Have you ever rolled over a log and found salamanders or “roly poly” bugs? Or have you ever noticed the way the sun and shadows change on a favorite tree at different times of day? Or maybe you have stirred a compost pile and been awed by the almost magical transformation of food scraps into rich soil? These types of experiences help us connect with the natural world around us. They can help us feel grounded, or astonished, or curious to learn more. They are activities that we all should have equal opportunity to witness and wonder about, and yet many youth in particular do not spend the time outdoors enough to have these classic outdoor moments.
We are excited to share that all K-5 students in Brunswick will now be having these experiences at school throughout the year, as part of their new science units being piloted in 2023-2024!
As part of a collaboration with the Brunswick School Department, educators from Cathance River Education Alliance (CREA) were invited to partner with two teachers from each grade level K-5 in Brunswick, to help map out new science units that use hands-on activities to align with federal science standards. The teams met multiple times over the course of the past year or so, identifying ways to bring these new science topics to life at each grade level K-5. All of the units are full of hands-on activities and interwoven with “how to be a scientist” skills, and CREA was particularly excited about the chance to support students getting outdoors – exploring, discovering, making observations, collecting data, and connecting with the natural world around them. CREA educators supported K-5 teachers in SAD75 (Bowdoin, Bowdoinham, Topsham, and Harpswell) in a similar project in recent years, supporting them in meeting the new federal science requirements in a hands-on way. This month kicks off the first full year of piloting the new science units in Brunswick, and we’re eager to hear from students and teachers!
At the Land Trust, we strive to connect people of all ages with the natural world around them. We provide free public opportunities like stargazing nights and solstice lantern celebrations and bird and wildflower walks to encourage community members to look more closely at the world around them. To observe, to ask questions, to be inspired by moments spent in the beautiful forests, fields, and farmlands where we live. By working together with local school teachers, we are supporting them in providing these very same sorts of experiences for all of their hundreds of students, day after day, year after year. To know that all students in our local towns will experience these nature-based explorations during their youngest years is so exciting, and we have been honored to join the teachers doing this great work.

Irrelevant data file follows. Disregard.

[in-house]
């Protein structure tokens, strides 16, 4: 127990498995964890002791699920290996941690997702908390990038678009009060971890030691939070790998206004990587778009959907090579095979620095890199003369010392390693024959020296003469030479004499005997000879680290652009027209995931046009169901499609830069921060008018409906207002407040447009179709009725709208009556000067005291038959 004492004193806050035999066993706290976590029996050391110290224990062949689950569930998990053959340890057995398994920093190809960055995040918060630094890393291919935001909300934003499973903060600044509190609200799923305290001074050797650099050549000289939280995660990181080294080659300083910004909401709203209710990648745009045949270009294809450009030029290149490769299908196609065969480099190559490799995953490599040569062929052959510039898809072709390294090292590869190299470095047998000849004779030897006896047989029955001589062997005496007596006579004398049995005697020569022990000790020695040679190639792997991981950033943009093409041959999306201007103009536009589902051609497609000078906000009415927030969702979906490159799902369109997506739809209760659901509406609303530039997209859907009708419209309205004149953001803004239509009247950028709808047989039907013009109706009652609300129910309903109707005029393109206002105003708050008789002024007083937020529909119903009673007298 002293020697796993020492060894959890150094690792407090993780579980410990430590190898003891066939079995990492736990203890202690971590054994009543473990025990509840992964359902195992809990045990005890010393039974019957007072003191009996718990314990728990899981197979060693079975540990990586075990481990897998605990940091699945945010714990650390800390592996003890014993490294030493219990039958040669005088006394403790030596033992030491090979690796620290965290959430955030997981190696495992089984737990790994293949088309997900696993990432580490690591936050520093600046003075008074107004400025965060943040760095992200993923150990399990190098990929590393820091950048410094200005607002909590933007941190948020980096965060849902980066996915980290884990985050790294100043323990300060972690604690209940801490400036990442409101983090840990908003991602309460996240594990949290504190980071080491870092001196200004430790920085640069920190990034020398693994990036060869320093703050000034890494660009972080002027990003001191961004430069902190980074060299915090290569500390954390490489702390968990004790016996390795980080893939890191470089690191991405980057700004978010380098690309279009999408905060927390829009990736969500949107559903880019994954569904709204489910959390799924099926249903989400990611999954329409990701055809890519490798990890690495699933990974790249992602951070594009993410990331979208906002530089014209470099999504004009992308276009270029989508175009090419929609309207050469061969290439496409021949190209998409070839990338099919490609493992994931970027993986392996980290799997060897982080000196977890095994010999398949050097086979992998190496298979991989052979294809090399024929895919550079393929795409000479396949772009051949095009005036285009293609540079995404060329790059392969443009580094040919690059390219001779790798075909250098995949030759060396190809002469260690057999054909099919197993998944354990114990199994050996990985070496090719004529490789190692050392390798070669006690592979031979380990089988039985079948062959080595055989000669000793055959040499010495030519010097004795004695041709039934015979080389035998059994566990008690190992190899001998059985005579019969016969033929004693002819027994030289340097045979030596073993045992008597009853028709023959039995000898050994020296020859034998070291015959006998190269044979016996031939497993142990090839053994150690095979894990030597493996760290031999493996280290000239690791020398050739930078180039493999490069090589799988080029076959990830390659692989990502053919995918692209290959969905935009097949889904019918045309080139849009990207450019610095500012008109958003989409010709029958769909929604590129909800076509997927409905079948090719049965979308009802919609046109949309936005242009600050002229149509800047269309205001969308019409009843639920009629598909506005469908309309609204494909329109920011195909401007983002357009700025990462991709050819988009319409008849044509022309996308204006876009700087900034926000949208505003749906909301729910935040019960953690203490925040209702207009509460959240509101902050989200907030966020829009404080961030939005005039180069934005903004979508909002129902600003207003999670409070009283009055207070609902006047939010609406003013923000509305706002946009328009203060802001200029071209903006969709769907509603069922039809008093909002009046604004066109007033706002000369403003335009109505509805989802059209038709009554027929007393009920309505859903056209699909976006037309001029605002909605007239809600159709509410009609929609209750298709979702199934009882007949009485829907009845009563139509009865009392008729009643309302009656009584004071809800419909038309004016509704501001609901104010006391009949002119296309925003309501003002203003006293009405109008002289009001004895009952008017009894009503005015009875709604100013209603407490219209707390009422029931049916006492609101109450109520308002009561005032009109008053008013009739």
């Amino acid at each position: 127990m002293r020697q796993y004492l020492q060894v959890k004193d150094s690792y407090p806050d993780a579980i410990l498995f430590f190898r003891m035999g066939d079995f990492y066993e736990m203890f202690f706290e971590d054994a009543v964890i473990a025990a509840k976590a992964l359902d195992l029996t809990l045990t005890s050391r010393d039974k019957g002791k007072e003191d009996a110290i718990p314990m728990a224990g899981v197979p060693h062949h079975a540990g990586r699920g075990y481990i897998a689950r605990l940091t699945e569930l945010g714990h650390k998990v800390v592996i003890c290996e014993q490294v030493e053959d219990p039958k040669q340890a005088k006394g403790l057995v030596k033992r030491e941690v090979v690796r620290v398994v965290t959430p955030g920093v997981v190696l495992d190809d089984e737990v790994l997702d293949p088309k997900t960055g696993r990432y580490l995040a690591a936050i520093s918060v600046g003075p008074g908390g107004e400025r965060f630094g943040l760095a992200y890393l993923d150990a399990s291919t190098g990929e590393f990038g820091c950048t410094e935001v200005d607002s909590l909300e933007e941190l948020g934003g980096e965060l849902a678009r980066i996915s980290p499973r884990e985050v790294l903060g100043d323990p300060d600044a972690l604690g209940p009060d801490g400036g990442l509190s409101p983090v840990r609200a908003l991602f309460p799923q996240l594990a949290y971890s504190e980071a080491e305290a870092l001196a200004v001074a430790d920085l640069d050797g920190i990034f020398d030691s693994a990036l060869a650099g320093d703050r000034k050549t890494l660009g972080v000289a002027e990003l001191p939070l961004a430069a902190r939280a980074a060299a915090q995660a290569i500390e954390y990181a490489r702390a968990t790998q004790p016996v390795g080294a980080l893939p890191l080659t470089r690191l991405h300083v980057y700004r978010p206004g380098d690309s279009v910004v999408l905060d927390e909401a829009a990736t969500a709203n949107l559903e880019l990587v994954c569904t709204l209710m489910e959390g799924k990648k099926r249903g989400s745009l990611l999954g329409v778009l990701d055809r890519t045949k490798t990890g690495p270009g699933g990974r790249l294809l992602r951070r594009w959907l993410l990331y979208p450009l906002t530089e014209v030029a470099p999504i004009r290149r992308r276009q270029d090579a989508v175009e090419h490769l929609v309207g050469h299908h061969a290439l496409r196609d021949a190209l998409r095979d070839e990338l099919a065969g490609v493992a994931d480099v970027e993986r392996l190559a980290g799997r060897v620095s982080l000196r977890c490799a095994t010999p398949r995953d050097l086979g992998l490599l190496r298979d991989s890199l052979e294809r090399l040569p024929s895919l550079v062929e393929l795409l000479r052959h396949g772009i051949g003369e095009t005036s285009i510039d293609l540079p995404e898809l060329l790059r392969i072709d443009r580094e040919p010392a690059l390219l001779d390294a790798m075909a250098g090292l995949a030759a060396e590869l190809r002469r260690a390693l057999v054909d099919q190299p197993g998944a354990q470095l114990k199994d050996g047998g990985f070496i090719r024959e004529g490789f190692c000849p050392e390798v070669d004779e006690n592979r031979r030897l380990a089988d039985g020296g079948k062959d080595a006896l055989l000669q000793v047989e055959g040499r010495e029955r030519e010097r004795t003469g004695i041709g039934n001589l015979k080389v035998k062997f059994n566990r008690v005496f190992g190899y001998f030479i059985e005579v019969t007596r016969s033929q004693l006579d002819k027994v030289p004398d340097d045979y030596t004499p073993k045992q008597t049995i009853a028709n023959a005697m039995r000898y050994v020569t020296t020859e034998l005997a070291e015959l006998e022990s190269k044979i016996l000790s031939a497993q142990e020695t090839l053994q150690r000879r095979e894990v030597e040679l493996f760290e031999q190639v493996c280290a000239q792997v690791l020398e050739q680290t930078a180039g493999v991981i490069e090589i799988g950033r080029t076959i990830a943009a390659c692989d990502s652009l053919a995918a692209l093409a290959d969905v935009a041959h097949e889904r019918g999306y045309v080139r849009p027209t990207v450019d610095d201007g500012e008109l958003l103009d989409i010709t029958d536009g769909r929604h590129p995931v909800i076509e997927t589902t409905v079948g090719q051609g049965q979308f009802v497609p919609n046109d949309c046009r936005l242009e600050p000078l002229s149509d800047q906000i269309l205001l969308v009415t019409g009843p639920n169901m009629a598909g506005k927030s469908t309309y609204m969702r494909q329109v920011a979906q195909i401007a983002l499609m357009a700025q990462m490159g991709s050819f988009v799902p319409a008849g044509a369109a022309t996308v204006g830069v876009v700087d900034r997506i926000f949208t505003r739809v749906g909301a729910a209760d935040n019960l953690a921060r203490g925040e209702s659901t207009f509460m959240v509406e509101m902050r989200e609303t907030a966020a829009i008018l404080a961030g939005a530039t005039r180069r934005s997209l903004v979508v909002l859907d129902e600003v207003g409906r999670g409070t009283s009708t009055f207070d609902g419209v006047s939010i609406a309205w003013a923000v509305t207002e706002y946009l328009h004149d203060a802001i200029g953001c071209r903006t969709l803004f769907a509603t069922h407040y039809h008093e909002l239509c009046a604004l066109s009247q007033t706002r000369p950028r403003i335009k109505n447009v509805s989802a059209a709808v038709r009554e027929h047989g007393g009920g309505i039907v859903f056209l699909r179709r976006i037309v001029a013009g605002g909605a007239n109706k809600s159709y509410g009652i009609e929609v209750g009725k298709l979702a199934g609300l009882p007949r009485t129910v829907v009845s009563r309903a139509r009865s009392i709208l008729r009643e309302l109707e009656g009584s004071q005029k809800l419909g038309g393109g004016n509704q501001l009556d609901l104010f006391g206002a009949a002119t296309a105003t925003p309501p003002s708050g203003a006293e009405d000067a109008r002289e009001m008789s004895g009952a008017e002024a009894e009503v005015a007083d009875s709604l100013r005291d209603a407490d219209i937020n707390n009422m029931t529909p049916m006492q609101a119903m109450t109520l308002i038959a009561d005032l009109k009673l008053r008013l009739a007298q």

During October, all teacher teams K-5 in Brunswick received their new science kits, and teachers are just beginning to pilot these units. As of this blog posting, first graders are tracing their shadows at different times of day to notice patterns of sunlight. Fourth graders are grinding rocks into sand to see weathering and erosion in action. Fifth graders are collecting soil samples and searching for decomposers as they explore nutrient cycles.
The subject line of a teacher’s email this week captured the simple joy of hands-on learning: “We’re having so much fun!!” We can’t wait to hear more feedback as teachers dive into the new units!
Curious to hear BTLT’s School Programs Manager Sarah Rogers talk more about CREA’s work with local schools? Listen to this podcast episode of the Brunswick Buzz!